Britain, Germany, France say Egypt seeking assets freeze

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Egypt has asked Britain, Germany and France to freeze the assets of former regime officials, both EU countries said Monday, as finance ministers for the bloc discussed the issue in a meeting in Brussels.

British foreign minister William Hague said Britain would conform with the request and take "firm and prompt action" if there was any evidence of misuse of state assets.

He said Britain had taken a similar course of action with Tunisia, whose president Zine El Abidine Ben Ali was toppled last month in a popular revolt which lit the fuse for the mass protests against Egyptian president Hosni Mubarak.

"We have... received a request from the Egyptian government to freeze the assets of several former Egyptian officials," Hague told parliament.

"We will of course cooperate with this request, working with EU and international partners as we have done in the case of Tunisia.

"The Chancellor of the Exchequer (finance minister George Osborne) will discuss economic support and possible freezing measures relating to assets with EU finance ministers tonight and tomorrow in Brussels."

Hague added: "If there is any evidence of illegality or misuse of state assets we will take firm and prompt action."

He did not specifically mention Mubarak, who stepped down last Friday after 30 years of authoritarian rule but remains in Egypt, holed up in the Red Sea resort of Sharm el-Sheikh.

Germany later said it too had received a request from Egyptian authorities for the financial assets of former government members and lawmakers to be frozen.

A spokesman for the German foreign ministry said it was examining the request.

And in Paris, Bernard Valero, the French foreign ministry spokesman, said Cairo also asked France to freeze the assets of former Egyptian regime officials but not those of deposed president Hosni Mubarak and his family.

The European Union and Britain alike had both earlier insisted that they needed a request from Cairo to act against Mubarak's assets, and also that any freeze should be part of an international framework worked out by a body such as the EU.

Ahead of the meeting in Brussels, the head of the eurozone area, Luxembourg Prime Minister Jean-Claude Juncker, said Monday he wanted the region to follow Switzerland's lead in freezing assets held by Mubarak.

Britain's government has been under growing pressure to freeze funds belonging to Mubarak and his entourage amid reports that they stashed millions of pounds in accounts in Britain and elsewhere.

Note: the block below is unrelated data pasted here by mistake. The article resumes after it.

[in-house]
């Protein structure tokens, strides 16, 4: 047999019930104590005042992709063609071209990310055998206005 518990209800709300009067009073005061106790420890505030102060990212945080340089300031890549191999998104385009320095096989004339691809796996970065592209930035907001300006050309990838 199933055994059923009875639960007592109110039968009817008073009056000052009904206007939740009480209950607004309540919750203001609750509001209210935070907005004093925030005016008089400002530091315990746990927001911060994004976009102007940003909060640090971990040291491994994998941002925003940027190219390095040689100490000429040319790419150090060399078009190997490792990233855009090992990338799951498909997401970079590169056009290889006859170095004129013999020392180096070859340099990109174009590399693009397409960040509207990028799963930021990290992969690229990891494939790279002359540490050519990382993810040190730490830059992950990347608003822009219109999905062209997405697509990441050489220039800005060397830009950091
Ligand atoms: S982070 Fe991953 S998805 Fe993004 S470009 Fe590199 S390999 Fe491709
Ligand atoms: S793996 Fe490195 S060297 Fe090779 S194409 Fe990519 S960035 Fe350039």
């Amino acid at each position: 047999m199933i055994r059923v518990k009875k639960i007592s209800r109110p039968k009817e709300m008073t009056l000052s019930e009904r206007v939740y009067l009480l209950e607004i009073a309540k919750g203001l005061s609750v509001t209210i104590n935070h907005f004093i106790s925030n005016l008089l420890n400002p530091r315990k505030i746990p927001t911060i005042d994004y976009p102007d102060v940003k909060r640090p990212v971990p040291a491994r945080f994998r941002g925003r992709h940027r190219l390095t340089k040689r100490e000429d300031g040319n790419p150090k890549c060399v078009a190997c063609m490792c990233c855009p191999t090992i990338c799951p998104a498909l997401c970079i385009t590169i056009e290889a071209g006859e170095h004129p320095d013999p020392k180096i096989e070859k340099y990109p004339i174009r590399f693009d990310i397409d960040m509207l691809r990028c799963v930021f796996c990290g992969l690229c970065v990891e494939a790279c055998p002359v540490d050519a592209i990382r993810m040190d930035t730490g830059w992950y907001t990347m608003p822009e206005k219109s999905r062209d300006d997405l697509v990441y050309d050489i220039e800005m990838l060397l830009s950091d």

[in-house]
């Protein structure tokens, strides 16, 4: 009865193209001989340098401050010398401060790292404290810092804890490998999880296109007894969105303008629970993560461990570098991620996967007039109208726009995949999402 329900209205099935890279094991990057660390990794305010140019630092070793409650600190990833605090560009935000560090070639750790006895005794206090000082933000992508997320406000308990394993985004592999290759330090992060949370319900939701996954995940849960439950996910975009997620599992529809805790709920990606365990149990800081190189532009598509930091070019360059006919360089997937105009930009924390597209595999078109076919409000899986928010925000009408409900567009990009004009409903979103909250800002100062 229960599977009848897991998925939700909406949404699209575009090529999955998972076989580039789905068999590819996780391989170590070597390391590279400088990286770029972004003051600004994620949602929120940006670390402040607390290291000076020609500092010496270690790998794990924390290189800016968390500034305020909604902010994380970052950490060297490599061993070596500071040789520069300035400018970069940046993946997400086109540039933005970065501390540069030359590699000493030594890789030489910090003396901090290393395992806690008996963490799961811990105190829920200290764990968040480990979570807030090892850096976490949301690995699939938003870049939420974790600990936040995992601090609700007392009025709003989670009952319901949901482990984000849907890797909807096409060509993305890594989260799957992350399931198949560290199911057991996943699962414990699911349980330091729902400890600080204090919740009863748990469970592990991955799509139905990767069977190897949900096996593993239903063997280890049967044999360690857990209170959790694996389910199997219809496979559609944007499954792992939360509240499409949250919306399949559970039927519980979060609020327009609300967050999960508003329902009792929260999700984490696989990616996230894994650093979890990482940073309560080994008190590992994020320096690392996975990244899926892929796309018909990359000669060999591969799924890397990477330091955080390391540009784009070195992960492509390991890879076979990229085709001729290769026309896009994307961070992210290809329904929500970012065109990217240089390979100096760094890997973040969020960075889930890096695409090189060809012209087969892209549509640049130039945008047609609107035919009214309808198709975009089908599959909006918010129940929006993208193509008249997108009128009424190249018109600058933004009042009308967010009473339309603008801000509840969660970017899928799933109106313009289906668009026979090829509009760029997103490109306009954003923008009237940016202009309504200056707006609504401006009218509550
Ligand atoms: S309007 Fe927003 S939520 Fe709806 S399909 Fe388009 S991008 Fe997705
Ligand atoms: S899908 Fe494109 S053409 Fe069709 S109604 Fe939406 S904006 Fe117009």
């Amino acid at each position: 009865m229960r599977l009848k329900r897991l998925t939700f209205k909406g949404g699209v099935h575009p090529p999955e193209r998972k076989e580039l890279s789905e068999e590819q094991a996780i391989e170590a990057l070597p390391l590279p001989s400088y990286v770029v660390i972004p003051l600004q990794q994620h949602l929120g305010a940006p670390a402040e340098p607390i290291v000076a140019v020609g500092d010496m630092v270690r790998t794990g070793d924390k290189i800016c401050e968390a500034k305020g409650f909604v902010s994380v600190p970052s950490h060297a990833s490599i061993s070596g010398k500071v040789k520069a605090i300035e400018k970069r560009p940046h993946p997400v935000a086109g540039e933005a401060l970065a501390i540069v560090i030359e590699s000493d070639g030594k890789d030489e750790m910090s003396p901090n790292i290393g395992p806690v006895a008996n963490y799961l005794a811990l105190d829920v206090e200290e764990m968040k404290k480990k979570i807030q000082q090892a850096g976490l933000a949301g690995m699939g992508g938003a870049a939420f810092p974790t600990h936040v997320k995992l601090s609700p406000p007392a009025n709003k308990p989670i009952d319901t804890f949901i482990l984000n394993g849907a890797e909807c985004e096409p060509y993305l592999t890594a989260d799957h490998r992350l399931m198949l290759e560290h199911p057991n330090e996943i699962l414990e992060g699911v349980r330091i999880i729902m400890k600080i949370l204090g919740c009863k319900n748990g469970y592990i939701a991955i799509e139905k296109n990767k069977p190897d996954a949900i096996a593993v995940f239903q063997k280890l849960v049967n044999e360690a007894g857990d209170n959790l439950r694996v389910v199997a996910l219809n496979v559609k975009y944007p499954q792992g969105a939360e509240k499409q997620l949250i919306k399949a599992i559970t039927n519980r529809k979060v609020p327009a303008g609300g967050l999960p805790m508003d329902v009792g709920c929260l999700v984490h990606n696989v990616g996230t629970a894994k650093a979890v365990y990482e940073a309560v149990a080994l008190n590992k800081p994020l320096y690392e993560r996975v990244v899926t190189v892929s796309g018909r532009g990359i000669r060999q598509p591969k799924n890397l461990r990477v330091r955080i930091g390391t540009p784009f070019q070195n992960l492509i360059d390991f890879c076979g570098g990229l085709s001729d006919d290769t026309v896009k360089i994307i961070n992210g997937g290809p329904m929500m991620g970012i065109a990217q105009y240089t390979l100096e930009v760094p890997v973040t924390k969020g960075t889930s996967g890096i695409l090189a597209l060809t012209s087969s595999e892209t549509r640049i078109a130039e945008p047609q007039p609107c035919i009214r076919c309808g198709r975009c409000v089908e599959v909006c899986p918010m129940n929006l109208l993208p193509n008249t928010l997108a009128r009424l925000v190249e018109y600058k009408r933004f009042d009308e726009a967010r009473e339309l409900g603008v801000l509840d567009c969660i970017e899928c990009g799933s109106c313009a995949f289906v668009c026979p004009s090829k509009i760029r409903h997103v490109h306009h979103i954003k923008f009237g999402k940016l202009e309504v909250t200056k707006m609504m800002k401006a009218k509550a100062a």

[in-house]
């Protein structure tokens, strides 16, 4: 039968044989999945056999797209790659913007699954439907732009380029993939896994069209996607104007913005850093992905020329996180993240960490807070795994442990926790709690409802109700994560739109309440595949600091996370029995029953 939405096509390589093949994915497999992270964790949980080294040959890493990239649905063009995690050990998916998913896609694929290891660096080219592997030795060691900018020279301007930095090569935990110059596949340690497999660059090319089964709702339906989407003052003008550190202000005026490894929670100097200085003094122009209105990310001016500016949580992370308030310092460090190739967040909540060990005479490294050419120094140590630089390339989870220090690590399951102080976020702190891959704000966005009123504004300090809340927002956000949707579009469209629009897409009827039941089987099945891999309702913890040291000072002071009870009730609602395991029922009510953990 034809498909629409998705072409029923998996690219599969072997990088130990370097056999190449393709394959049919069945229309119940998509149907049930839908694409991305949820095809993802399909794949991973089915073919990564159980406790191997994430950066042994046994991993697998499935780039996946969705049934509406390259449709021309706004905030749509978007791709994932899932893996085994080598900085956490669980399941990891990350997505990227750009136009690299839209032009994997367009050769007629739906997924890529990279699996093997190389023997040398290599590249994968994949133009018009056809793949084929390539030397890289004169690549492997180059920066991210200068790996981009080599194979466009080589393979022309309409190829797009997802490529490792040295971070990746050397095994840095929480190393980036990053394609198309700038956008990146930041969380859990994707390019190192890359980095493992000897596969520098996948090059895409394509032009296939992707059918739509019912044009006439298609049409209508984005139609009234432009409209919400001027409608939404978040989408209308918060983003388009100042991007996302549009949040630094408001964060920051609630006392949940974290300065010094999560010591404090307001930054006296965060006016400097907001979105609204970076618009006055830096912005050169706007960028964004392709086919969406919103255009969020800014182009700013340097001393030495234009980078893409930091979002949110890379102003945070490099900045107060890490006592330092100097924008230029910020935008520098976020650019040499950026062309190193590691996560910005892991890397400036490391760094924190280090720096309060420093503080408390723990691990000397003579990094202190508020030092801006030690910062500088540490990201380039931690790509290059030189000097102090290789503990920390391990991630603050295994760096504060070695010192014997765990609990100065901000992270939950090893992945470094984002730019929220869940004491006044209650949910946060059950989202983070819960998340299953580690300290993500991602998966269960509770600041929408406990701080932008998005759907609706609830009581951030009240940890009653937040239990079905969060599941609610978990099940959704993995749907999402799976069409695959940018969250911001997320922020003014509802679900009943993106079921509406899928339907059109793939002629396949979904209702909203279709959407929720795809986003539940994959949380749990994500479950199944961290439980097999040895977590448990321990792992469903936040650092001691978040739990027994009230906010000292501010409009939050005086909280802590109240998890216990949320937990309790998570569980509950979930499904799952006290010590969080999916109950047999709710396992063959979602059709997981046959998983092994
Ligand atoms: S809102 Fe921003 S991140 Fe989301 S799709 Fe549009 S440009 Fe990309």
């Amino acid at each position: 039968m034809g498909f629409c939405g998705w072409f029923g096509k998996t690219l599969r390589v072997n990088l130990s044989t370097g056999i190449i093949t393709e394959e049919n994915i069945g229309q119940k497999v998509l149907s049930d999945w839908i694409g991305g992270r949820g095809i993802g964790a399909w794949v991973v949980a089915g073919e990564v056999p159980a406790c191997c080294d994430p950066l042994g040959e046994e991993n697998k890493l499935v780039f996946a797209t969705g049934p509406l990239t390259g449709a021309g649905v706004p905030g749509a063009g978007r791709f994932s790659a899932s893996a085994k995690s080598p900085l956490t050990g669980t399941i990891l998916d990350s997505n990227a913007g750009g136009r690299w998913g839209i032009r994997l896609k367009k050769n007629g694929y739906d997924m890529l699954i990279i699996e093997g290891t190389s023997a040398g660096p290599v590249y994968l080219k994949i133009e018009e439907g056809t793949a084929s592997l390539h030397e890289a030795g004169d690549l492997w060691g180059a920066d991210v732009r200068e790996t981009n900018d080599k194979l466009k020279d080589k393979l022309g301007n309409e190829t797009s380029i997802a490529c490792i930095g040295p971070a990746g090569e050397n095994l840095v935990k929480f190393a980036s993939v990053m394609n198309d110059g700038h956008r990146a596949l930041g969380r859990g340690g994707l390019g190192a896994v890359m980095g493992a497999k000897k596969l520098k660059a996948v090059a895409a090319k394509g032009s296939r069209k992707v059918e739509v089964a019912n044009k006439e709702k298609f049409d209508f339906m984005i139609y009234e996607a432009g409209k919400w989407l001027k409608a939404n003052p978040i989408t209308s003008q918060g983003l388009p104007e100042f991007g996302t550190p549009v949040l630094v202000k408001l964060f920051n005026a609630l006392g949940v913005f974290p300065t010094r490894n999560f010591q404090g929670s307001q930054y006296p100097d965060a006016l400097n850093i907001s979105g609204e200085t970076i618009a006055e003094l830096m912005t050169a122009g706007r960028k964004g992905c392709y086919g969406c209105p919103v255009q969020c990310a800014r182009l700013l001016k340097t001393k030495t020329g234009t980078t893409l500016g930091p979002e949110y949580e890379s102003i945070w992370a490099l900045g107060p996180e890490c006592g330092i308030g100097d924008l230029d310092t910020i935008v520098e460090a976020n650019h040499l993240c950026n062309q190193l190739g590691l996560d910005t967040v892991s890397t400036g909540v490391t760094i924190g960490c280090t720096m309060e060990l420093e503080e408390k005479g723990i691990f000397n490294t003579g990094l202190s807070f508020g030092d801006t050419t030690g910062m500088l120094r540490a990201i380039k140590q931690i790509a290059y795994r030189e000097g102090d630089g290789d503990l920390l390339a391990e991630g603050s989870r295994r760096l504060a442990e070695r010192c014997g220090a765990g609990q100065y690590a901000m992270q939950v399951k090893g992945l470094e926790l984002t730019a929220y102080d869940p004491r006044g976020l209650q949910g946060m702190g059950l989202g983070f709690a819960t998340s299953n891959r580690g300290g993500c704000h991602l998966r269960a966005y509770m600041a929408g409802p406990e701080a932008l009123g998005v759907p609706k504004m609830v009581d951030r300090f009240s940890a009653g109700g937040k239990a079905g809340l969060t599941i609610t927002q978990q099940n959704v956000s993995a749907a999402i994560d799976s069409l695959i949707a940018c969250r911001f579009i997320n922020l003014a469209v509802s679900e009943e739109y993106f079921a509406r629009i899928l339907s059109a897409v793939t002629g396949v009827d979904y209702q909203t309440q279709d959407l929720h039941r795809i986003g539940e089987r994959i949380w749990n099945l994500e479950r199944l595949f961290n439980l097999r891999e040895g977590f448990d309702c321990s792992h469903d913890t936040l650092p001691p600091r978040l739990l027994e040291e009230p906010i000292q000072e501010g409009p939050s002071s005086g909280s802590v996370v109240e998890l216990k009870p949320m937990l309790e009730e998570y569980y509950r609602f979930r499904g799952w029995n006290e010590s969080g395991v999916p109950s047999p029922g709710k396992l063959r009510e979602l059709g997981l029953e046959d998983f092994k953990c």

Business Secretary Vince Cable warned Sunday that the British government would act against any British bank involved in helping Mubarak improperly move funds but said the British government would not act alone.

"I wasn't aware that he (Mubarak) had enormous assets here but there clearly needs to be concerted international action on this," Cable told the BBC.

Hague also said Monday that Egyptian Prime Minister Ahmed Shafiq had told him opposition figures would be included in a reshuffled cabinet within the next week following Mubarak's dramatic departure.

The minister said he had spoken to Shafiq, the Egyptian prime minister, to discuss the situation in the country, where the military have suspended the constitution and dissolved parliament ahead of fresh elections in six months.

"I encouraged the Egyptian government to make further moves to accommodate the views of opposition figures and was pleased to hear from prime minister Shafiq that members of the opposition should be included in a reshuffled cabinet due in the next week," Hague said.

"We would also like to see a clear timetable for free and fair parliamentary and presidential elections and a genuinely inclusive dialogue about the country's future."

Hague said Britain welcomed the Egyptian military's commitment to "all regional and international obligations and treaties," a reference to the peace agreement between Egypt and Israel.

© 2011 AFP

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